With the enormous media focus on the so-called problem of patent trolls one might start to think that any patent owner can easily stand up to and take on industry giants to obtain lottery like winnings. Not so fast! The great irony is that if you want a larger entity to fold like a cheap suit and settle quickly you would be better off filing a frivolous patent infringement lawsuit using a dubious patent. You see, the great irony is this: Only when large entities get sued on completely frivolous patent claims do they settle right away. Now I’m not advocating that course of action, rather just observing the truth of the matter asserted.
On the other hand, if you have a strong patent that covers real technology, perhaps pioneering technology, and there are substantial damages, the tech giants you sue will vilify you as a patent troll in the media and do whatever they can to make sure that they never pay you a dime. This is particularly true when the small company is building upon a base technology already owned by one of those technology giants.
Many large companies are happy to pay nuisance value on frivolous claims, but they are never going to pay meritorious claims if they can avoid it using any and all techniques and procedural machinations. The reality that frivolous claims get settled and meritorious claims get litigated has to make you wonder whether the so-called patent troll problem is really a problem or whether it is something that they actively perpetuate in order to achieve the “reforms” they continually ask Congress to adopt.
The “patent troll problem” dates back for over a decade, but it was NTP v. RIM, which in most circles is viewed as the “poster-child” case for patent reform, is constantly referred to as particularly illustrative of the patent troll problem, but that case was not nearly as straightforward as many press reports implied. In fact, it is unclear to me that NTP is or was a patent troll in the first place.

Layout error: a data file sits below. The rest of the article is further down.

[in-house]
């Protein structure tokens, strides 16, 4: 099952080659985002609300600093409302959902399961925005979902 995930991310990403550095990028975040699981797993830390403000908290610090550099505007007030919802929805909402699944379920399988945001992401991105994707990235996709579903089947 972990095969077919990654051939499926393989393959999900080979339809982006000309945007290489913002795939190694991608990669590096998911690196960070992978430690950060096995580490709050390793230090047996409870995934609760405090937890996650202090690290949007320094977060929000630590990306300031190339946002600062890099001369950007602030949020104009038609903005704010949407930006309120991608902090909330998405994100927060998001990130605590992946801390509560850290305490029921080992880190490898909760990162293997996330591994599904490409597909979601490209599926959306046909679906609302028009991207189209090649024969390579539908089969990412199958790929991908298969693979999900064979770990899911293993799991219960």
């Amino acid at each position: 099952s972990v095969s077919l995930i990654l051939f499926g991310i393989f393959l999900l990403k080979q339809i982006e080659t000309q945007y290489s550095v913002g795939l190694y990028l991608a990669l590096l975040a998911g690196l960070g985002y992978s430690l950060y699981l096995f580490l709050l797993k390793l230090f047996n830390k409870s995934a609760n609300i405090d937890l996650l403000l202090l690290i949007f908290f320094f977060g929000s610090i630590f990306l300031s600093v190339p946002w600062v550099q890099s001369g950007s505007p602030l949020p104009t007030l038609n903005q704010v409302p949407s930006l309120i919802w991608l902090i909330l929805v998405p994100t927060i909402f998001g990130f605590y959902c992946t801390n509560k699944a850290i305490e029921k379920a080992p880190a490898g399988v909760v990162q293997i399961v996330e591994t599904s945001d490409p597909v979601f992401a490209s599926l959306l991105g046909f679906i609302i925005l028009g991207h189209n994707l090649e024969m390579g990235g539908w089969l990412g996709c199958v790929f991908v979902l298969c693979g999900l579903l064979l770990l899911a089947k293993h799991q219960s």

One unique aspect was that NTP had rather fundamental patents on a technology that was employed by RIM. So the first question you might ask is whether it is even possible to be a patent troll if you are suing on foundational or pioneering patents? I say the answer to that question is absolutely not. The patent system is supposed to foster, indeed celebrate, pioneering innovations. The owner of a pioneering patent, or standard essential patent, or patent that is just really, really important can’t be a patent troll any more than Thomas Edison or a University.
Another unique feature of the case was that RIM initially seemed to have a strong infringement defense because the process covered by the NTP patents did not occur completely within the United States. RIM had argued both at trial and on appeal that because the BlackBerry Relay is located in Canada, as a matter of law RIM could not be held liable for infringement under 35 U.S.C. § 271. The trouble for RIM was that the main patent appeals court in the United States disagreed.
The United States Court of Appeals for the Federal Circuit explained that the plain language of section 271(a) does not preclude infringement where a system is used within the United States, even though a component of that system is physically located outside the United States. As a result of the Federal Circuit decision, when two domestic users communicated via their BlackBerry devices, their use of the BlackBerry system occurred “within the United States,” regardless of whether the messages exchanged between them may be transmitted outside of the United States at some point along their wireless journey.